Gabbing on Gabala radar rent continues

The Gabala radar station is pictured in northern Azerbaijan. (AFP Photo / Michael Mainville)
Russia may request a reduction in the size of the Gabala radar site in Azerbaijan in an effort to reduce the rent fee, Defense Minister Anatoly Serdyukov told reporters on Thursday.

­Built by the Soviets in the Gabala district of Azerbaijan, the radar station has been monitoring missile launches from as far away as the Indian Ocean since 1985. Russia had been hoping to modernize the facility, but unless Moscow and Baku can agree to the terms of a new contract, the future of the sprawling complex remains in doubt.

“We have set up groups led by (Russia’s) Defense Minister and a Deputy Prime Minister from Azerbaijan,” Serdyukov said after talks with his Azeri counterpart Col. Gen. Safar Abiyev on the sidelines of the meeting in Kaliningrad of the Defense Ministers Council of the Commonwealth of Independent States.

“We have sent out our proposals and are waiting for a response," Russia’s Defense Minister confirmed.

Kommersant, the business daily, reported in February that Azerbaijan wanted to charge Russia $300 million to rent the site, as opposed to the previously agreed $7 million. Moscow is seeking to extend the lease until 2025.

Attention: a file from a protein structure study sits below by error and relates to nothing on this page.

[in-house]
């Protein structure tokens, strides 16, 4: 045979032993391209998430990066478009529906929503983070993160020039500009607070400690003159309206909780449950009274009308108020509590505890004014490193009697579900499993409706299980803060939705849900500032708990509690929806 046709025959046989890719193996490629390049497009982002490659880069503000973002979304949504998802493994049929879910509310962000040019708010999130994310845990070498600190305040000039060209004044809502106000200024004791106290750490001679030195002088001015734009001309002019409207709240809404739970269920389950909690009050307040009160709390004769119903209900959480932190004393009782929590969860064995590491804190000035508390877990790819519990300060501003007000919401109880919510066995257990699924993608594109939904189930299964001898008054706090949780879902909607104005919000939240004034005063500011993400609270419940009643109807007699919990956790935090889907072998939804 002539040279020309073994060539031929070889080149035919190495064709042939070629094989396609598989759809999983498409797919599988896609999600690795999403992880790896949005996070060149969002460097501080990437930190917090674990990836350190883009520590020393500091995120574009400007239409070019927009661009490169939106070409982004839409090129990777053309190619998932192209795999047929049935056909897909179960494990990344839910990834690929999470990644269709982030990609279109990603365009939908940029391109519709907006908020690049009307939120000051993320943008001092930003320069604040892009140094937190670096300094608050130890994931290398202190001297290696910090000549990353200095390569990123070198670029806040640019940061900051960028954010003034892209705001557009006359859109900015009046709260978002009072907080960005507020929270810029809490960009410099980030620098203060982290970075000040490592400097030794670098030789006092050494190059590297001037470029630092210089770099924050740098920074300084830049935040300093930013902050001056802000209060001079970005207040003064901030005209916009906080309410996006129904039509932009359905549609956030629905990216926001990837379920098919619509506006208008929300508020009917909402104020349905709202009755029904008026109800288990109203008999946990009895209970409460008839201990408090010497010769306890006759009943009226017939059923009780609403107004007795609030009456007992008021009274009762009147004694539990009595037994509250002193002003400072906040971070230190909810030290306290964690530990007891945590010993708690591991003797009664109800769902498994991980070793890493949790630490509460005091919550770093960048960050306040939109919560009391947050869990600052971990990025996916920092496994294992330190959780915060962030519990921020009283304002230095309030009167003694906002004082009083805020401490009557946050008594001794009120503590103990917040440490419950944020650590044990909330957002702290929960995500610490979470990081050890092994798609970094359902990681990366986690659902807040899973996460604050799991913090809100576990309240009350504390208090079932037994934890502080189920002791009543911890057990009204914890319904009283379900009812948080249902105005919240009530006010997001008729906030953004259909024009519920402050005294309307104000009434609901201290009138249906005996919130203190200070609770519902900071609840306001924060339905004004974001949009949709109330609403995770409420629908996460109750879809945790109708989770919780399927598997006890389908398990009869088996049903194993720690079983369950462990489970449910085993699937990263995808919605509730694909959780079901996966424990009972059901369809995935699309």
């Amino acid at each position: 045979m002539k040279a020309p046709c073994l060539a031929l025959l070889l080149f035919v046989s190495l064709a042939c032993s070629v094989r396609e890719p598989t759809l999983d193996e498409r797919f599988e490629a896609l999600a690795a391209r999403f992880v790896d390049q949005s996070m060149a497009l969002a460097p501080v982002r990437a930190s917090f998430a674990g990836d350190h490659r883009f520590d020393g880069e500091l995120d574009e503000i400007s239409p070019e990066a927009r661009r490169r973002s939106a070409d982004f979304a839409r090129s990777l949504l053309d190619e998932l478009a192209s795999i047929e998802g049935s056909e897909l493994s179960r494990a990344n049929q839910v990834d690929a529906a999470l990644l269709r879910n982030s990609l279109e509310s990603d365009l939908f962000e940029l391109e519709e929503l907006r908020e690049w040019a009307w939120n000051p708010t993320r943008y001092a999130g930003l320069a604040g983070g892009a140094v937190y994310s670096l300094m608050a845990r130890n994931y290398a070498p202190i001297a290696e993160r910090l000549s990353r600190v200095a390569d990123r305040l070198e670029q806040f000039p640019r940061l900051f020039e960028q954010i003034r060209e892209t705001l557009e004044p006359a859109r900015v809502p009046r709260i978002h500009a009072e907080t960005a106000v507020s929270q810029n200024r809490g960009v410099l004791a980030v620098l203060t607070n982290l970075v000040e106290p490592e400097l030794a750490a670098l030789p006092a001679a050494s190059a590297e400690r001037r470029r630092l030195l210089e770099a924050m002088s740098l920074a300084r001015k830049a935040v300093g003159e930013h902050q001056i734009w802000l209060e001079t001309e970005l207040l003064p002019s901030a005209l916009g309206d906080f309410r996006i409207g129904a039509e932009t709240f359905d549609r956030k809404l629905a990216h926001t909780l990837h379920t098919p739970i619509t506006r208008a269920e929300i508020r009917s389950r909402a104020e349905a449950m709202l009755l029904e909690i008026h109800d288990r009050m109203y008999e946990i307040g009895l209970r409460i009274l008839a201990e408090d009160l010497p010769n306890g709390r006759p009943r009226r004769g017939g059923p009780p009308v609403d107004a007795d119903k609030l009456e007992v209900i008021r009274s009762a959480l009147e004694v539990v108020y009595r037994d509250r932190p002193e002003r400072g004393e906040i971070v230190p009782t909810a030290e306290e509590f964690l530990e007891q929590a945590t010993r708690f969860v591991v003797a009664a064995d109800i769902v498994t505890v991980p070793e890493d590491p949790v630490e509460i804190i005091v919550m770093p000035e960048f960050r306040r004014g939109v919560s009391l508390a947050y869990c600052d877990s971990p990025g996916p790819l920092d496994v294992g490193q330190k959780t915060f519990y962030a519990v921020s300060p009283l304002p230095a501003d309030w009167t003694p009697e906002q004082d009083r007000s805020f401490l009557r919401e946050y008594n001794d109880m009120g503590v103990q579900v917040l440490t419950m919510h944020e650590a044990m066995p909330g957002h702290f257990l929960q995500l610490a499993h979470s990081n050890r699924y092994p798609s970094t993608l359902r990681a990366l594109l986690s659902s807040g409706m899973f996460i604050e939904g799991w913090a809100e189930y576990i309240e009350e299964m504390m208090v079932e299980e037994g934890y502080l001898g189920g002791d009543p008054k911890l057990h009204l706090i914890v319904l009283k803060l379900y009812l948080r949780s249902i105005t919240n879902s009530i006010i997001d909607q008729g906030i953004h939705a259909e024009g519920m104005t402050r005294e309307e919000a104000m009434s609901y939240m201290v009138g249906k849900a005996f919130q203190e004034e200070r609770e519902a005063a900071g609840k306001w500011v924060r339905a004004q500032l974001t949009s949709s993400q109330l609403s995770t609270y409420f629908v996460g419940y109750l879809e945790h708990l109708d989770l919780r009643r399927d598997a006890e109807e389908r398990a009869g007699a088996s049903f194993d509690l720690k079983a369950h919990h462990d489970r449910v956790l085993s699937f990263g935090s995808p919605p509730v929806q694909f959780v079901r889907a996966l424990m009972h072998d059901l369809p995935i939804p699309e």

The final details of the discussions, which may involve reducing the amount of land that Russia rents, will be hammered out in the coming months, Serdyukov said. 

"We are proposing such essential things as a reduction in the size of the sites accommodating individual facilities,” he said. “This is a work in progress. Summing up the results would be premature." 

Military experts say the Gabala radar is an essential part of Russia’s air defense system, providing early warning for Russia’s south. 

In 2007, Moscow offered the United States joint use of the Gabala radar as an alternative to a Europe-based missile defense system, but Washington rejected the plan, thereby increasing Russia’s suspicions concerning the system.

Russia has warned the US and NATO that without some sort of agreement on the system the world could face another arms race.

Robert Bridge, RT